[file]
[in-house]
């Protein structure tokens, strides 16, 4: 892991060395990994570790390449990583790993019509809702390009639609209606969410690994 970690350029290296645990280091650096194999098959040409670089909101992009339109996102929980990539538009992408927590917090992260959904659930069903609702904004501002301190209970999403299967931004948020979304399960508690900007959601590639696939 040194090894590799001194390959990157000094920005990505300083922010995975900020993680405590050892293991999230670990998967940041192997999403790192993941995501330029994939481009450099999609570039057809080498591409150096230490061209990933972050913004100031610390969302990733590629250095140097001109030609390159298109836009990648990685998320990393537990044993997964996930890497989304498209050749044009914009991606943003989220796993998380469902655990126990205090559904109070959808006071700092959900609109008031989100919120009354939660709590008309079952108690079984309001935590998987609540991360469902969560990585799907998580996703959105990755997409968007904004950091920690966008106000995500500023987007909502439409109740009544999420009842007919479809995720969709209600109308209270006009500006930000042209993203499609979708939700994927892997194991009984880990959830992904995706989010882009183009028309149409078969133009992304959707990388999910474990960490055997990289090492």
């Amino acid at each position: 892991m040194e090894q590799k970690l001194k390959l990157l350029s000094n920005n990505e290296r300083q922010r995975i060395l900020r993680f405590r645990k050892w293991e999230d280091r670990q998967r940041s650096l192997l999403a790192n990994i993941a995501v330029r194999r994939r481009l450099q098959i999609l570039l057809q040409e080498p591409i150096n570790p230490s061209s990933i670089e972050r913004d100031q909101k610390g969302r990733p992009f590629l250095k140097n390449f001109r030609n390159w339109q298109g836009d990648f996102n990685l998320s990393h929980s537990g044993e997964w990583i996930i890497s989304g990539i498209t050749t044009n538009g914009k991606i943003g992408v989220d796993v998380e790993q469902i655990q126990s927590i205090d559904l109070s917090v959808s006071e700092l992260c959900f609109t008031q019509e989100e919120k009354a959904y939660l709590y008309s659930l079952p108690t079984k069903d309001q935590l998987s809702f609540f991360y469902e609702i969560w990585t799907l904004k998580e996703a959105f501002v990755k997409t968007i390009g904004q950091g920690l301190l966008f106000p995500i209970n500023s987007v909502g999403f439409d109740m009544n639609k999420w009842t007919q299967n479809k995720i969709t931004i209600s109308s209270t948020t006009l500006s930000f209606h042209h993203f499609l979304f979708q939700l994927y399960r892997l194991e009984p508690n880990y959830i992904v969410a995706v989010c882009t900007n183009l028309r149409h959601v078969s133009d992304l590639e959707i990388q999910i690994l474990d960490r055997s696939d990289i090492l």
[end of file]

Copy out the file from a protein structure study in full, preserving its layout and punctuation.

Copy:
[in-house]
């Protein structure tokens, strides 16, 4: 892991060395990994570790390449990583790993019509809702390009639609209606969410690994 970690350029290296645990280091650096194999098959040409670089909101992009339109996102929980990539538009992408927590917090992260959904659930069903609702904004501002301190209970999403299967931004948020979304399960508690900007959601590639696939 040194090894590799001194390959990157000094920005990505300083922010995975900020993680405590050892293991999230670990998967940041192997999403790192993941995501330029994939481009450099999609570039057809080498591409150096230490061209990933972050913004100031610390969302990733590629250095140097001109030609390159298109836009990648990685998320990393537990044993997964996930890497989304498209050749044009914009991606943003989220796993998380469902655990126990205090559904109070959808006071700092959900609109008031989100919120009354939660709590008309079952108690079984309001935590998987609540991360469902969560990585799907998580996703959105990755997409968007904004950091920690966008106000995500500023987007909502439409109740009544999420009842007919479809995720969709209600109308209270006009500006930000042209993203499609979708939700994927892997194991009984880990959830992904995706989010882009183009028309149409078969133009992304959707990388999910474990960490055997990289090492």
């Amino acid at each position: 892991m040194e090894q590799k970690l001194k390959l990157l350029s000094n920005n990505e290296r300083q922010r995975i060395l900020r993680f405590r645990k050892w293991e999230d280091r670990q998967r940041s650096l192997l999403a790192n990994i993941a995501v330029r194999r994939r481009l450099q098959i999609l570039l057809q040409e080498p591409i150096n570790p230490s061209s990933i670089e972050r913004d100031q909101k610390g969302r990733p992009f590629l250095k140097n390449f001109r030609n390159w339109q298109g836009d990648f996102n990685l998320s990393h929980s537990g044993e997964w990583i996930i890497s989304g990539i498209t050749t044009n538009g914009k991606i943003g992408v989220d796993v998380e790993q469902i655990q126990s927590i205090d559904l109070s917090v959808s006071e700092l992260c959900f609109t008031q019509e989100e919120k009354a959904y939660l709590y008309s659930l079952p108690t079984k069903d309001q935590l998987s809702f609540f991360y469902e609702i969560w990585t799907l904004k998580e996703a959105f501002v990755k997409t968007i390009g904004q950091g920690l301190l966008f106000p995500i209970n500023s987007v909502g999403f439409d109740m009544n639609k999420w009842t007919q299967n479809k995720i969709t931004i209600s109308s209270t948020t006009l500006s930000f209606h042209h993203f499609l979304f979708q939700l994927y399960r892997l194991e009984p508690n880990y959830i992904v969410a995706v989010c882009t900007n183009l028309r149409h959601v078969s133009d992304l590639e959707i990388q999910i690994l474990d960490r055997s696939d990289i090492l």